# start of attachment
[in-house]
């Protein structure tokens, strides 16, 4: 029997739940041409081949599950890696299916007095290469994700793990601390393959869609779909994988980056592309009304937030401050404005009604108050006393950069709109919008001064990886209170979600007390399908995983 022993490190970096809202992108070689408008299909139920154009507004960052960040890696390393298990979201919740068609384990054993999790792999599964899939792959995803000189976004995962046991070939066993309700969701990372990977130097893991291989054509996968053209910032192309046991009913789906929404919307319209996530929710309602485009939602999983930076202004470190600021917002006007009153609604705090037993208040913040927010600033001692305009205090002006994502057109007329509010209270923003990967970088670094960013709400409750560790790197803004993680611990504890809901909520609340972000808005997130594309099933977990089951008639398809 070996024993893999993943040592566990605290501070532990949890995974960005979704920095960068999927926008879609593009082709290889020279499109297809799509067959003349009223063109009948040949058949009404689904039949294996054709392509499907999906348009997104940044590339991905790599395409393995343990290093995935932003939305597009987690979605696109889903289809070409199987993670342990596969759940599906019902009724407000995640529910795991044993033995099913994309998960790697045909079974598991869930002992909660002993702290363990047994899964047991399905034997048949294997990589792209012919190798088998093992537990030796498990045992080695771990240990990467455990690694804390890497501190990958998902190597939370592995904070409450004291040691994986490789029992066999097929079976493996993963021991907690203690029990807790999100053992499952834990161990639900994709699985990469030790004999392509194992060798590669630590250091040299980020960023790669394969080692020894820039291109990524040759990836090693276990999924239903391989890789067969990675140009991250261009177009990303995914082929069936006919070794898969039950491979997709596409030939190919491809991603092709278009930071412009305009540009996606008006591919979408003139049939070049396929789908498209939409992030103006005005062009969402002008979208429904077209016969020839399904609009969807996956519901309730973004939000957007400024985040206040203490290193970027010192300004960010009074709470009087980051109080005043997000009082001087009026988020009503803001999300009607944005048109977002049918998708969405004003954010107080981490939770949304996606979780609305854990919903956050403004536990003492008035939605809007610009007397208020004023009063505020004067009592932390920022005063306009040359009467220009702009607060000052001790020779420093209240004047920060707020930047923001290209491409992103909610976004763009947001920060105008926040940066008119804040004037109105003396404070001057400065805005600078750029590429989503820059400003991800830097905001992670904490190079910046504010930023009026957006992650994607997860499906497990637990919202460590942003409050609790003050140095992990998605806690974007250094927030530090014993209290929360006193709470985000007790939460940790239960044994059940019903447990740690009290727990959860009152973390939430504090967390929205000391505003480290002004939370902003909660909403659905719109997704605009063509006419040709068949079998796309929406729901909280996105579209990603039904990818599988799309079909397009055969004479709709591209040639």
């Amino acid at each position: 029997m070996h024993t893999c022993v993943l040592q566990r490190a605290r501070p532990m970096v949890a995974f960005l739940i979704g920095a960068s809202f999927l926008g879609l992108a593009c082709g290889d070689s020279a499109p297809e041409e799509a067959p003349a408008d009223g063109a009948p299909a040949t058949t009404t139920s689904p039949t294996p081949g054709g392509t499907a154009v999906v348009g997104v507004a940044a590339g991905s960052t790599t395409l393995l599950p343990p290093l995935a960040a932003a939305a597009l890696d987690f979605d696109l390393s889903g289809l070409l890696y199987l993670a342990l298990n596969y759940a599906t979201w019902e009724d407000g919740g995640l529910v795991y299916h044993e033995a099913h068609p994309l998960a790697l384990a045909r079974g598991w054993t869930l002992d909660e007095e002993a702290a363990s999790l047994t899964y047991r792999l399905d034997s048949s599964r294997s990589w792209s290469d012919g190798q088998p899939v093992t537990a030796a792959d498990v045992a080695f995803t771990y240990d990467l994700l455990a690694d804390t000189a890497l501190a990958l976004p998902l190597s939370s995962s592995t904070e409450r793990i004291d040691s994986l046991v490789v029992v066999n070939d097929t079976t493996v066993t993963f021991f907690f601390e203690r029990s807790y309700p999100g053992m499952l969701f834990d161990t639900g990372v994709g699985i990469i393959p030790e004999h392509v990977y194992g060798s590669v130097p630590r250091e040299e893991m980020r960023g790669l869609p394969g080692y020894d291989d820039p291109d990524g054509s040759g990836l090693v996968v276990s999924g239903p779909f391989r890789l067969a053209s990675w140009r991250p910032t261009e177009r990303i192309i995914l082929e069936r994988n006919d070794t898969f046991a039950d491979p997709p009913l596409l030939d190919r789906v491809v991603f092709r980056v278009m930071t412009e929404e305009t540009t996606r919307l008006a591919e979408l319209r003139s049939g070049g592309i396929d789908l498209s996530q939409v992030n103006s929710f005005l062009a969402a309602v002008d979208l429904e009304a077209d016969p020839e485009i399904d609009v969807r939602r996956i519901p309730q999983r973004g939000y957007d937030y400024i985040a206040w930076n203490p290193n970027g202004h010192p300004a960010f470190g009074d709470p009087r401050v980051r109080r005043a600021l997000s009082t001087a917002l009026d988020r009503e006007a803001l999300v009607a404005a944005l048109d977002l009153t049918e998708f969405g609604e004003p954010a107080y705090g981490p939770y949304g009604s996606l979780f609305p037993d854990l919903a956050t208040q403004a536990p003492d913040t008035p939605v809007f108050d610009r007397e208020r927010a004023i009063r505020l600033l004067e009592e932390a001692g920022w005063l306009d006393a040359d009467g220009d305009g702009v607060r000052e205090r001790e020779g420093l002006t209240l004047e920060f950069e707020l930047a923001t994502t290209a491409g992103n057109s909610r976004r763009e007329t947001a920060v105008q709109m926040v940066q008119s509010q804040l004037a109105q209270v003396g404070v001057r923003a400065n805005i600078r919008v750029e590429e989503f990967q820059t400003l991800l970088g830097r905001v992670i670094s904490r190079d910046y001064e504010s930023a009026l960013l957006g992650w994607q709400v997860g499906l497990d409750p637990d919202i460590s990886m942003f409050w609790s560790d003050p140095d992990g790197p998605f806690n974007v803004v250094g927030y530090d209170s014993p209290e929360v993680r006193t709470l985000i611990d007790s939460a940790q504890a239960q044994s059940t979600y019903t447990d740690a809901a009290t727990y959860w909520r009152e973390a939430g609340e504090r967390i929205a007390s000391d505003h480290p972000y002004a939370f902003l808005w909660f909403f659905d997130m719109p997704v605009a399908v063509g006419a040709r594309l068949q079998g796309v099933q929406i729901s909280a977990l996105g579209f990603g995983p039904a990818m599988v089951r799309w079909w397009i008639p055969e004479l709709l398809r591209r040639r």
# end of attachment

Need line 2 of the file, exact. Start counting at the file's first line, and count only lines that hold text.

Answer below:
């Protein structure tokens, strides 16, 4: 029997739940041409081949599950890696299916007095290469994700793990601390393959869609779909994988980056592309009304937030401050404005009604108050006393950069709109919008001064990886209170979600007390399908995983 022993490190970096809202992108070689408008299909139920154009507004960052960040890696390393298990979201919740068609384990054993999790792999599964899939792959995803000189976004995962046991070939066993309700969701990372990977130097893991291989054509996968053209910032192309046991009913789906929404919307319209996530929710309602485009939602999983930076202004470190600021917002006007009153609604705090037993208040913040927010600033001692305009205090002006994502057109007329509010209270923003990967970088670094960013709400409750560790790197803004993680611990504890809901909520609340972000808005997130594309099933977990089951008639398809 070996024993893999993943040592566990605290501070532990949890995974960005979704920095960068999927926008879609593009082709290889020279499109297809799509067959003349009223063109009948040949058949009404689904039949294996054709392509499907999906348009997104940044590339991905790599395409393995343990290093995935932003939305597009987690979605696109889903289809070409199987993670342990596969759940599906019902009724407000995640529910795991044993033995099913994309998960790697045909079974598991869930002992909660002993702290363990047994899964047991399905034997048949294997990589792209012919190798088998093992537990030796498990045992080695771990240990990467455990690694804390890497501190990958998902190597939370592995904070409450004291040691994986490789029992066999097929079976493996993963021991907690203690029990807790999100053992499952834990161990639900994709699985990469030790004999392509194992060798590669630590250091040299980020960023790669394969080692020894820039291109990524040759990836090693276990999924239903391989890789067969990675140009991250261009177009990303995914082929069936006919070794898969039950491979997709596409030939190919491809991603092709278009930071412009305009540009996606008006591919979408003139049939070049396929789908498209939409992030103006005005062009969402002008979208429904077209016969020839399904609009969807996956519901309730973004939000957007400024985040206040203490290193970027010192300004960010009074709470009087980051109080005043997000009082001087009026988020009503803001999300009607944005048109977002049918998708969405004003954010107080981490939770949304996606979780609305854990919903956050403004536990003492008035939605809007610009007397208020004023009063505020004067009592932390920022005063306009040359009467220009702009607060000052001790020779420093209240004047920060707020930047923001290209491409992103909610976004763009947001920060105008926040940066008119804040004037109105003396404070001057400065805005600078750029590429989503820059400003991800830097905001992670904490190079910046504010930023009026957006992650994607997860499906497990637990919202460590942003409050609790003050140095992990998605806690974007250094927030530090014993209290929360006193709470985000007790939460940790239960044994059940019903447990740690009290727990959860009152973390939430504090967390929205000391505003480290002004939370902003909660909403659905719109997704605009063509006419040709068949079998796309929406729901909280996105579209990603039904990818599988799309079909397009055969004479709709591209040639």